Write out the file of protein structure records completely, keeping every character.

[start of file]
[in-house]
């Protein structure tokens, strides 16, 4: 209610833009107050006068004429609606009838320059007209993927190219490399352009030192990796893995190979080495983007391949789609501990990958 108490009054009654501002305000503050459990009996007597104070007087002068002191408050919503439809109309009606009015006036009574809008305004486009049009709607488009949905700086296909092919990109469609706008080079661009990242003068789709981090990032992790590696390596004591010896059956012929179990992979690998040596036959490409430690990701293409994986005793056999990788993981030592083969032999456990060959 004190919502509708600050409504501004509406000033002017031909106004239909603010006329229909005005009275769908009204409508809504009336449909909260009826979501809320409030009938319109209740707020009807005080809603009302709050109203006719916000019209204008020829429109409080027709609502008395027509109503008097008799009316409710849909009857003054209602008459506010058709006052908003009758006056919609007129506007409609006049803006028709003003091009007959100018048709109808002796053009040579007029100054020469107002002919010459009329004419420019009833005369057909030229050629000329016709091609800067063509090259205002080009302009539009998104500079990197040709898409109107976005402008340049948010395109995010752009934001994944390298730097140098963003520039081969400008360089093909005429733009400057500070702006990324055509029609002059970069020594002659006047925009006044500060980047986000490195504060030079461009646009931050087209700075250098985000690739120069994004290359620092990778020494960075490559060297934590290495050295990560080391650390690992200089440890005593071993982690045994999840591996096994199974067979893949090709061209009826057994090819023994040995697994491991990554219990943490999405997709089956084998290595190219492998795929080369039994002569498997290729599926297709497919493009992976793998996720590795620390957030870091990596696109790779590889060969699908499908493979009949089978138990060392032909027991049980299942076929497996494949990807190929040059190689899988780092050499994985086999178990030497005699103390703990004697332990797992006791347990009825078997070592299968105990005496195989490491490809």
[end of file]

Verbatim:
[in-house]
């Protein structure tokens, strides 16, 4: 209610833009107050006068004429609606009838320059007209993927190219490399352009030192990796893995190979080495983007391949789609501990990958 108490009054009654501002305000503050459990009996007597104070007087002068002191408050919503439809109309009606009015006036009574809008305004486009049009709607488009949905700086296909092919990109469609706008080079661009990242003068789709981090990032992790590696390596004591010896059956012929179990992979690998040596036959490409430690990701293409994986005793056999990788993981030592083969032999456990060959 004190919502509708600050409504501004509406000033002017031909106004239909603010006329229909005005009275769908009204409508809504009336449909909260009826979501809320409030009938319109209740707020009807005080809603009302709050109203006719916000019209204008020829429109409080027709609502008395027509109503008097008799009316409710849909009857003054209602008459506010058709006052908003009758006056919609007129506007409609006049803006028709003003091009007959100018048709109808002796053009040579007029100054020469107002002919010459009329004419420019009833005369057909030229050629000329016709091609800067063509090259205002080009302009539009998104500079990197040709898409109107976005402008340049948010395109995010752009934001994944390298730097140098963003520039081969400008360089093909005429733009400057500070702006990324055509029609002059970069020594002659006047925009006044500060980047986000490195504060030079461009646009931050087209700075250098985000690739120069994004290359620092990778020494960075490559060297934590290495050295990560080391650390690992200089440890005593071993982690045994999840591996096994199974067979893949090709061209009826057994090819023994040995697994491991990554219990943490999405997709089956084998290595190219492998795929080369039994002569498997290729599926297709497919493009992976793998996720590795620390957030870091990596696109790779590889060969699908499908493979009949089978138990060392032909027991049980299942076929497996494949990807190929040059190689899988780092050499994985086999178990030497005699103390703990004697332990797992006791347990009825078997070592299968105990005496195989490491490809």